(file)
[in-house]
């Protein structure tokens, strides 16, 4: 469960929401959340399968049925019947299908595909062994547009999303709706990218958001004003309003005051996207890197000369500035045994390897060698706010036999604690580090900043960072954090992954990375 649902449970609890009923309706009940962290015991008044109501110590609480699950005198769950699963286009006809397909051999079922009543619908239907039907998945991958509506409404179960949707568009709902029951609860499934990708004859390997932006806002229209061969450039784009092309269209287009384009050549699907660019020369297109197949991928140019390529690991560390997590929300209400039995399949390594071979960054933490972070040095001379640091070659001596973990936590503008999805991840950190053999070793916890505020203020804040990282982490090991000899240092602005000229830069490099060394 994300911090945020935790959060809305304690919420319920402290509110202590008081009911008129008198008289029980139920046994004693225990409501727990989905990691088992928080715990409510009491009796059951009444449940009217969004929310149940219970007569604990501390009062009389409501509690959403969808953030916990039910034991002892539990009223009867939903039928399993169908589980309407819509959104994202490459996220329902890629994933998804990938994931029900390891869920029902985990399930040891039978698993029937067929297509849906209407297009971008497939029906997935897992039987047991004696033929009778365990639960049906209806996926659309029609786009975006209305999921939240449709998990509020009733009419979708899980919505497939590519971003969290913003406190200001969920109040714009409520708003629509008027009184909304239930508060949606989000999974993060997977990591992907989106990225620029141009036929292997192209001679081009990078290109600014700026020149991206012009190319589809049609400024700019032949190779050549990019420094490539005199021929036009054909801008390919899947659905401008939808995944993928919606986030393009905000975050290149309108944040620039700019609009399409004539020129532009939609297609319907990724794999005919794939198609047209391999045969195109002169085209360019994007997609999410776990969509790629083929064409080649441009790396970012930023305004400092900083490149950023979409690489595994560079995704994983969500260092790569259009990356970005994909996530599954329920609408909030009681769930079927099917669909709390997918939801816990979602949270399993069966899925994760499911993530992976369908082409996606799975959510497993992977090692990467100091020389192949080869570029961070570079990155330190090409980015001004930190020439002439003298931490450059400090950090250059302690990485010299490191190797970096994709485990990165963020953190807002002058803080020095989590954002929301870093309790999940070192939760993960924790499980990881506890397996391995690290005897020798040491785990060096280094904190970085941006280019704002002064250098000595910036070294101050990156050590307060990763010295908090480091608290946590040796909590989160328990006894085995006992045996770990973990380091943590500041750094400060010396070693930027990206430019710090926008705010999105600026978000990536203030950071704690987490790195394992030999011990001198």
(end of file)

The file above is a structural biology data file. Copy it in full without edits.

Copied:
[in-house]
């Protein structure tokens, strides 16, 4: 469960929401959340399968049925019947299908595909062994547009999303709706990218958001004003309003005051996207890197000369500035045994390897060698706010036999604690580090900043960072954090992954990375 649902449970609890009923309706009940962290015991008044109501110590609480699950005198769950699963286009006809397909051999079922009543619908239907039907998945991958509506409404179960949707568009709902029951609860499934990708004859390997932006806002229209061969450039784009092309269209287009384009050549699907660019020369297109197949991928140019390529690991560390997590929300209400039995399949390594071979960054933490972070040095001379640091070659001596973990936590503008999805991840950190053999070793916890505020203020804040990282982490090991000899240092602005000229830069490099060394 994300911090945020935790959060809305304690919420319920402290509110202590008081009911008129008198008289029980139920046994004693225990409501727990989905990691088992928080715990409510009491009796059951009444449940009217969004929310149940219970007569604990501390009062009389409501509690959403969808953030916990039910034991002892539990009223009867939903039928399993169908589980309407819509959104994202490459996220329902890629994933998804990938994931029900390891869920029902985990399930040891039978698993029937067929297509849906209407297009971008497939029906997935897992039987047991004696033929009778365990639960049906209806996926659309029609786009975006209305999921939240449709998990509020009733009419979708899980919505497939590519971003969290913003406190200001969920109040714009409520708003629509008027009184909304239930508060949606989000999974993060997977990591992907989106990225620029141009036929292997192209001679081009990078290109600014700026020149991206012009190319589809049609400024700019032949190779050549990019420094490539005199021929036009054909801008390919899947659905401008939808995944993928919606986030393009905000975050290149309108944040620039700019609009399409004539020129532009939609297609319907990724794999005919794939198609047209391999045969195109002169085209360019994007997609999410776990969509790629083929064409080649441009790396970012930023305004400092900083490149950023979409690489595994560079995704994983969500260092790569259009990356970005994909996530599954329920609408909030009681769930079927099917669909709390997918939801816990979602949270399993069966899925994760499911993530992976369908082409996606799975959510497993992977090692990467100091020389192949080869570029961070570079990155330190090409980015001004930190020439002439003298931490450059400090950090250059302690990485010299490191190797970096994709485990990165963020953190807002002058803080020095989590954002929301870093309790999940070192939760993960924790499980990881506890397996391995690290005897020798040491785990060096280094904190970085941006280019704002002064250098000595910036070294101050990156050590307060990763010295908090480091608290946590040796909590989160328990006894085995006992045996770990973990380091943590500041750094400060010396070693930027990206430019710090926008705010999105600026978000990536203030950071704690987490790195394992030999011990001198």